Mancession to shecession: Why did pandemic recession hit women harder

shecession or mancession
The pandemic recession broke a pattern observed in similar crises – the impact on women was disproportionately higher than that on men, earning it the moniker, shecession.

The Covid-19 pandemic has triggered the biggest economic crisis since the Great Depression. Historically, most recessions have affected men disproportionately, earning them the epithet, mancession. This was totally different in 2020 with several countries experiencing a shecession where employment decline was steeper among women. We did an empirical assessment in the fall in women’s employment during the pandemic-triggered recession of 2020–2021. The data confirms a larger impact on women, especially on working mothers.

We compared the employment situation during the pandemic recession and the global recession of 2007–09. Men suffered more during the global recession, following the historic pattern of mancessions where more men lost jobs than women. In the recent recession, women suffered more compared with men. The decline was less in the case of women without children, but those with children suffered a sharp 5 percentage point drop in the first two months. Employment losses were lower during the summer of 2020, but increased again during the fall.

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Our study documents the impact of the recession on the employment situation in advanced economies. It uses data to understand the role of childcare needs and other factors that led to gender differences. It found heterogeneity in the level of impact and revealed the role of policies and institutions in deciding the economic impact of the recession. The study says the pandemic recession will have a lasting effect on the labour market as it engineered a rise in employment flexibility in the post-pandemic world.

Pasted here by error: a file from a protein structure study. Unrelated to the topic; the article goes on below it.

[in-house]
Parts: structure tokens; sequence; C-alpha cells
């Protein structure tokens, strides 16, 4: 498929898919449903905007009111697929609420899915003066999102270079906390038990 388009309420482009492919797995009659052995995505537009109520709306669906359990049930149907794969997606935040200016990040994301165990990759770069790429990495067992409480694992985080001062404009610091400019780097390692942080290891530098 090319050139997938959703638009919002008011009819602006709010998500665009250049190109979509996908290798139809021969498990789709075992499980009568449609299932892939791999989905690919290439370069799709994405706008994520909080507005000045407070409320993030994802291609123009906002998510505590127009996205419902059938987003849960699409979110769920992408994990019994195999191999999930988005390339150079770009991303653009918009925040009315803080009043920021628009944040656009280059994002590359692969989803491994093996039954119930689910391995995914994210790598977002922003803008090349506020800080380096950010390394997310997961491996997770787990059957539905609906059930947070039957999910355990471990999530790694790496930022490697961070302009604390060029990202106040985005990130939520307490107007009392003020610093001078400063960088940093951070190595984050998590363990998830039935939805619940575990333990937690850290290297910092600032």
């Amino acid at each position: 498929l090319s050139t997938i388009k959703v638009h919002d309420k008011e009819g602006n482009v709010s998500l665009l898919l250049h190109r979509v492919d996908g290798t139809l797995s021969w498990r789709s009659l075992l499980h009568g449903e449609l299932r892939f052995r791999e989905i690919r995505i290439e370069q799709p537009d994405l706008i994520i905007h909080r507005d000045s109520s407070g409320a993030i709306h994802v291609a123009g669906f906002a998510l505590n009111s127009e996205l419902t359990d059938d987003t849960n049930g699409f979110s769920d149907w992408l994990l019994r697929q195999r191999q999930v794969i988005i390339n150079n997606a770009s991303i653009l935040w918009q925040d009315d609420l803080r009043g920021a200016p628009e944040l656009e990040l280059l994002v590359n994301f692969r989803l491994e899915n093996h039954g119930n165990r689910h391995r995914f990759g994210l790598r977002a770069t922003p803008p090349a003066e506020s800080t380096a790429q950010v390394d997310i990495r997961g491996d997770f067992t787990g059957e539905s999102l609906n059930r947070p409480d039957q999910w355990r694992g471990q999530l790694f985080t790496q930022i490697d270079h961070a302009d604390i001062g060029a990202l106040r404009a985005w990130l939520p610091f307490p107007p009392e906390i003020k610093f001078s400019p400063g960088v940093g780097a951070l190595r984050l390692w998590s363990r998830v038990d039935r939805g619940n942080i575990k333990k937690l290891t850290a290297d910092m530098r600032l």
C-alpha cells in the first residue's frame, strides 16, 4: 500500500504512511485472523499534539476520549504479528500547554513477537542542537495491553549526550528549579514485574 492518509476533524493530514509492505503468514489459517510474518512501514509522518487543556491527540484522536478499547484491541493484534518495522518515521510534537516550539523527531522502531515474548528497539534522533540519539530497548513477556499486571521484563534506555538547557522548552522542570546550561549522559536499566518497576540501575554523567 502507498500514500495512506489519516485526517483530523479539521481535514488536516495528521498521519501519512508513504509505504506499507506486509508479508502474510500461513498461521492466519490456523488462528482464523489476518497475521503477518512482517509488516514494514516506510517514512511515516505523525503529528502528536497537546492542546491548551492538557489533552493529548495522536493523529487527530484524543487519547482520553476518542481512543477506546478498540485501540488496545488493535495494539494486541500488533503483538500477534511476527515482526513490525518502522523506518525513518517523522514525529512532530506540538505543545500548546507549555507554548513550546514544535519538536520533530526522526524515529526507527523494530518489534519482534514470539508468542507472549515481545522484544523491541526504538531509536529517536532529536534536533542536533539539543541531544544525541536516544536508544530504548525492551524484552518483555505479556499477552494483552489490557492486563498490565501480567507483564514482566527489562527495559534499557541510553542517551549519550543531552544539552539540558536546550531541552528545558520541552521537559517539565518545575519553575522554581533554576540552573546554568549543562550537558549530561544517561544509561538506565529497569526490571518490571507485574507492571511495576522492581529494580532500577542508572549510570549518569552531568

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Women with children suffer shecession

The study comes to the inevitable conclusion that the pandemic recession was a shecession in most countries. This was true for 18 of the 28 advanced economies covered by the study. It shows that the huge impact of the recession on working women is common among advanced economies. The study identifies industry/occupation effects and childcare needs as the main contributors of the bigger impact on women. Differences in policy measures taken during the recession may also have contributed to the intra-country differences in the impact of the crisis.

The flexibility provided by work from home arrangements cushioned the recession’s impact on women. The study suggests that work flexibility reduced the gender gap in the labour markets during the pandemic recession. But mothers working from home experienced a major decline in productivity because of childcare needs.

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There are major qualitative differences between mancessions and shecessions arising from factors such as differences in labour supply dynamics for women and men. For women, the labour supply is elastic at the micro level, while for men it is less elastic, especially in the case of married men. The men who lose jobs during recessions are likely to remain in the labour force and get employment opportunities during the recovery.

The short- and long-term impacts of the pandemic recession on working women would be vastly different in developing and emerging countries. The reasons are the level of informal employment in developing countries and the lack of opportunities for remote-work. India is not as rich as the countries covered by our study. It has a per capita income of less than $2,000. There has been a huge reverse migration from the cities to villages during the pandemic, which was far worse during the second wave. All the workers have not yet come back to towns, resulting in short supply of labour for industries.

My worry is that while the men may come back to the cities, the women folk will stay back. If the women don’t come back, the children don’t come back and their education will suffer. This will have long-term implications for the economy in terms of skilling. The children of migrant labour not going to schools will have serious economic repercussions for India and other emerging markets.

(Michèle Tertilt is a Professor of Economics at the University of Mannheim. She is also a director of the Review of Economic Studies and a research professor at the Deutsche Bundesbank. This is an edited version of her presentation at a webinar organised by EGROW Foundation, a Noida-based think tank.)

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